Using captured CO2 to recycle precious metals from electronic waste

This is a great process to enable recycling which aims to enable environmental sustainability.


Electronic waste (e-waste) is considered the fastest-growing waste stream in the developed world. It comprises a multitude of components with valuable and scarce materials, some containing toxic substances that can contaminate the environment and threaten human health through improper recycling and disposal methods.

Now, a University of Toronto researcher Gisele Azimi has pioneered a method – using captured carbon dioxide to harvest precious metals from electronic waste like batteries and wind turbine materials. Azimi is a University of Toronto professor and the Canada Research Chair for Urban Mining Innovations.

E-waste represents a significant potential source of numerous valuable materials making the recycling of this waste economically fascinating. Recycling electronic waste provides an efficient avenue to gain these vital resources. Researchers say the e-wastes contain about 20 to 38% critical metals, which is significantly higher than the amount of these metals in mined ores – which is only 1 to 2%.

The new process that researchers have developed for recycling e-waste is called supercritical fluid extraction. Previously, the supercritical fluid extraction process was developed for recycling waste electrical and electronic equipment; however, the process mechanism remains unexplored.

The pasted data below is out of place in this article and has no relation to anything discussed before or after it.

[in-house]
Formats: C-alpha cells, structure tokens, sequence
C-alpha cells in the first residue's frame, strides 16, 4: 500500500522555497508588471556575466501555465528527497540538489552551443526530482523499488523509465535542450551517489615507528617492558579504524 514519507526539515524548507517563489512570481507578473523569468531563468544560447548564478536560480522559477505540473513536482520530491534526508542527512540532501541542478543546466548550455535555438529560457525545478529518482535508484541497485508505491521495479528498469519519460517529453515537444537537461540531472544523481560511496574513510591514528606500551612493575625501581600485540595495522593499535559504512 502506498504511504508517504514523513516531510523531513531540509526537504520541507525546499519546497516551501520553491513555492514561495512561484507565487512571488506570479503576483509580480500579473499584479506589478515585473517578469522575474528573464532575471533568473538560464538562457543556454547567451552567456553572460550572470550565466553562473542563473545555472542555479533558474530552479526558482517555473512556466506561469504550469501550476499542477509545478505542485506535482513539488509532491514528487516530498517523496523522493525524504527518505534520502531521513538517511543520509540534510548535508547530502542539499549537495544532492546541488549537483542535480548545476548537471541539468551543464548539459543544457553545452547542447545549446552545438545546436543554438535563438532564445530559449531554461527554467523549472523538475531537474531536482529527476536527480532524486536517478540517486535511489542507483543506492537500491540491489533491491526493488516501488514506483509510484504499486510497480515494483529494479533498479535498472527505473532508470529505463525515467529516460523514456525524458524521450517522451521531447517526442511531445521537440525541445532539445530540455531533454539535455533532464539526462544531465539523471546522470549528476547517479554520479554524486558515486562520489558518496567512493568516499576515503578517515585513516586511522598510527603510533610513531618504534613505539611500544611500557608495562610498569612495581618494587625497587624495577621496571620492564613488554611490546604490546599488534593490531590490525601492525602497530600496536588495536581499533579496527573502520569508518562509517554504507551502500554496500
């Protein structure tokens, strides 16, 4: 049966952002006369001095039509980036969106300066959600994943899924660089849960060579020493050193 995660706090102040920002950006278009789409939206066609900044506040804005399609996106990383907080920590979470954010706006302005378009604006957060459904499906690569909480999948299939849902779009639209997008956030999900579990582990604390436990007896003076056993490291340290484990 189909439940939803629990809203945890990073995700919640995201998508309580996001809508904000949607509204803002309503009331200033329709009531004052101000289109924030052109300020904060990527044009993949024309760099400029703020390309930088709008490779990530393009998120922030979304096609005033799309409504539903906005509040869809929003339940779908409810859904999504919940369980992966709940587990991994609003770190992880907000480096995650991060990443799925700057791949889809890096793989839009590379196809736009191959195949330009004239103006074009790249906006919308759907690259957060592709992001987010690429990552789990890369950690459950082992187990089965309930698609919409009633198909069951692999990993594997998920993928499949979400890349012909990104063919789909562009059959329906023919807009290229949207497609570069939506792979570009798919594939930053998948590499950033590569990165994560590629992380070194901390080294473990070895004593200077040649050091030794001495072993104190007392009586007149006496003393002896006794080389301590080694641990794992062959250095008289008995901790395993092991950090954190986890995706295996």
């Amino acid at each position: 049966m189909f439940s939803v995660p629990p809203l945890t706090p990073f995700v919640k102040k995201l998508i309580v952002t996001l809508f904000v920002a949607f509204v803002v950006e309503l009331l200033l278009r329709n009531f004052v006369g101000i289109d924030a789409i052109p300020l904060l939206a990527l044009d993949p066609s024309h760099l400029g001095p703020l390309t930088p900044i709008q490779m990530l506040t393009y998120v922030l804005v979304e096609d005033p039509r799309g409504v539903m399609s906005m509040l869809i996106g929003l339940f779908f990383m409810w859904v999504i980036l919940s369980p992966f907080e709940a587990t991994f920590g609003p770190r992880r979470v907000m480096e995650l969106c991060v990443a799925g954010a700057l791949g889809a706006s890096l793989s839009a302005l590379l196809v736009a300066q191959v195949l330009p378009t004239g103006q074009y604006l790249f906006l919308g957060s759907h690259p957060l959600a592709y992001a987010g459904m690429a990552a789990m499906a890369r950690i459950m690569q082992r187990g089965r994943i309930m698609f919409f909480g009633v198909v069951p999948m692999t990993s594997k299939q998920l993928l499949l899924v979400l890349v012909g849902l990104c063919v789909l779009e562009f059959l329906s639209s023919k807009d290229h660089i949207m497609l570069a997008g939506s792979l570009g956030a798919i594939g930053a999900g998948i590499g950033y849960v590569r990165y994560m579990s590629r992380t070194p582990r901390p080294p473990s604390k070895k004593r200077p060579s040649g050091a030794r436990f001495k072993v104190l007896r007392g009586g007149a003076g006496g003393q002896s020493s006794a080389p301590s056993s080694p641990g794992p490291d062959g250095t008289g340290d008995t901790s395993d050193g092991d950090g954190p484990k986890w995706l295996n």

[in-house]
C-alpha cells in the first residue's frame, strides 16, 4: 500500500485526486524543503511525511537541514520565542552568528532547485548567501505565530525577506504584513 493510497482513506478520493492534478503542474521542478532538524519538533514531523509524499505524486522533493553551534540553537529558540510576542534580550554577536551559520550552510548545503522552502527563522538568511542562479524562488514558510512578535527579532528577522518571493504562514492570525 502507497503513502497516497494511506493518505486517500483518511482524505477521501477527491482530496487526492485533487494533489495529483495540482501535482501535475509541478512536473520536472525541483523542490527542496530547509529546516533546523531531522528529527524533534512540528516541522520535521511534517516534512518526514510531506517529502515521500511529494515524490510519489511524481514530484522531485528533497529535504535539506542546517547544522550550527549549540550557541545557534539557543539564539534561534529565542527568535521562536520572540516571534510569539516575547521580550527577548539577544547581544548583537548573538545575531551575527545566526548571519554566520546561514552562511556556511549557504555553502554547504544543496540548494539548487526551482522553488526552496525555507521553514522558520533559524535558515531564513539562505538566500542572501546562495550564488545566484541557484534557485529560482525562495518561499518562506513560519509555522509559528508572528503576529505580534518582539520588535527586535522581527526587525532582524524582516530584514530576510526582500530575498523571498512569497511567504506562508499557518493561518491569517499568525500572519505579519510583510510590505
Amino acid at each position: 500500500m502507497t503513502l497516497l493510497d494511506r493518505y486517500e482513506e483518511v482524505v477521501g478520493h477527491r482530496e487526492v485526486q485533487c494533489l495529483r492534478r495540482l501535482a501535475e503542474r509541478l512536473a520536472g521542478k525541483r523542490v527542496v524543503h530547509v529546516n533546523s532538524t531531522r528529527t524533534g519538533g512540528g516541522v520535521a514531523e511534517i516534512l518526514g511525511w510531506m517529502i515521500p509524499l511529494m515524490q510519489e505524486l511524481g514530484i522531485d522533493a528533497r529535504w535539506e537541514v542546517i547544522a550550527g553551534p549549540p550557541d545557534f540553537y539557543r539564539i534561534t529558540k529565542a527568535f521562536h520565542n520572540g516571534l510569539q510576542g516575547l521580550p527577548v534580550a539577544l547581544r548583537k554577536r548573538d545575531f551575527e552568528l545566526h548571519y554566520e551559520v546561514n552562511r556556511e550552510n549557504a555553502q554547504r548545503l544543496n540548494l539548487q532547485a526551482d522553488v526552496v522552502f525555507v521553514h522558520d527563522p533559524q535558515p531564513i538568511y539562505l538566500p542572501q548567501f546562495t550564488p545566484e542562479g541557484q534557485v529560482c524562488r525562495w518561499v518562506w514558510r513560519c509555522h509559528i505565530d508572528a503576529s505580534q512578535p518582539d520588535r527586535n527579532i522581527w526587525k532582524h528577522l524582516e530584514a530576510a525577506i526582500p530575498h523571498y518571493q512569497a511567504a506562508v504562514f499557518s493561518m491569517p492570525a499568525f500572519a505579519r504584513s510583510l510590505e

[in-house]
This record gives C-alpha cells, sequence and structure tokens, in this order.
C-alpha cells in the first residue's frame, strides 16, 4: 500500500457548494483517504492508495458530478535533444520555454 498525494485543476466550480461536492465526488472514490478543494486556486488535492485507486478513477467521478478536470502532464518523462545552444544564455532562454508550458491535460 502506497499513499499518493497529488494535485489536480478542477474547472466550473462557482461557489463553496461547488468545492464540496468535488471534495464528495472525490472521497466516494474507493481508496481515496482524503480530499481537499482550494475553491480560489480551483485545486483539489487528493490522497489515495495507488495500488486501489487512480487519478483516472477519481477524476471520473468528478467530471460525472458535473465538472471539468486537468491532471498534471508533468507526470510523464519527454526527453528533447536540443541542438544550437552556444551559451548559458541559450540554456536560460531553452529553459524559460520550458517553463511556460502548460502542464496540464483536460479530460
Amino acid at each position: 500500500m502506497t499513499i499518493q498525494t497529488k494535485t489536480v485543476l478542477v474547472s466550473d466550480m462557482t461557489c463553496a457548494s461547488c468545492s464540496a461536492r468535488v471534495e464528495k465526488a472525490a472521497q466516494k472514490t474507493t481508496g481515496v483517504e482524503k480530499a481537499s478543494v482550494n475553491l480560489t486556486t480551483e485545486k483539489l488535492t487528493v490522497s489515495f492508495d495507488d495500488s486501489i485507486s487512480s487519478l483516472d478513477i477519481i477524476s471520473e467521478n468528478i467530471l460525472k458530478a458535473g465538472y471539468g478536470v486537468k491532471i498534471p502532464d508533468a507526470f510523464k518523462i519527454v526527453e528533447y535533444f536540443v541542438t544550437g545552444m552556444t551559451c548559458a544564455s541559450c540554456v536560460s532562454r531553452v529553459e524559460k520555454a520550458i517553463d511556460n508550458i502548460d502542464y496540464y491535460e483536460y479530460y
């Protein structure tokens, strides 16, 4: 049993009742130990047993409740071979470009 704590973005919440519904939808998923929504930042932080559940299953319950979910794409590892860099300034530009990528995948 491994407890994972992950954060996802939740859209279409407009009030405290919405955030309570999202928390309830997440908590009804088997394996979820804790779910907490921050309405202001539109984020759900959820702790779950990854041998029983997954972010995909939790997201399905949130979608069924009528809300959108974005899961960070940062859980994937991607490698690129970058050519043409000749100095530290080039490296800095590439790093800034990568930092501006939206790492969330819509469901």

The n recycling technique consumes carbon dioxide (CO2) that can be captured directly from the air or from a process that emits carbon dioxide, such as the cement industry and iron making. Researchers use this as a separation technology for extracting metals from electronic waste.

Graphical representation.
Graphical representation. Credit: Adapted from Inorganic Chemistry 2023, DOI: 10.1021/acs.inorgchem.2c04508

Azimi and her team’s supercritical fluid recycling process involves heating and pressurizing CO2, transforming it into a supercritical fluid. In this state, it can be used to dissolve and extract critical metals from their surroundings. One of the best things about CO2 is that you don’t need to heat it up to high temperatures; only about 30 degrees Celsius is enough to initiate this conversion.

The team approached the Canadian Light Source synchrotron at the University of Saskatchewan to refine and better understand their recycling process. Currently, the method is able to extract metals from car batteries, wind turbine magnets, fluorescent bulbs, and many things in between.

Azimi and her collaborators continue to push the boundaries of their method and carbon-negative recycling. They are working with industry partners on piloting the technique and improving profitability and have set their sights on recovering gold and copper from circuit boards.

Journal reference:

  1. Jiakai Zhang, Ning Chen, Valeria Morozova, Oleksandr Voznyy, and Gisele Azimi. Investigating Metal–Tributyl Phosphate Complexes during Supercritical Fluid Extraction of the NdFeB Magnet Using Density Functional Theory and X-ray Absorption Spectroscopy. Inorganic Chemistry, 2023; DOI: 10.1021/acs.inorgchem.2c04508
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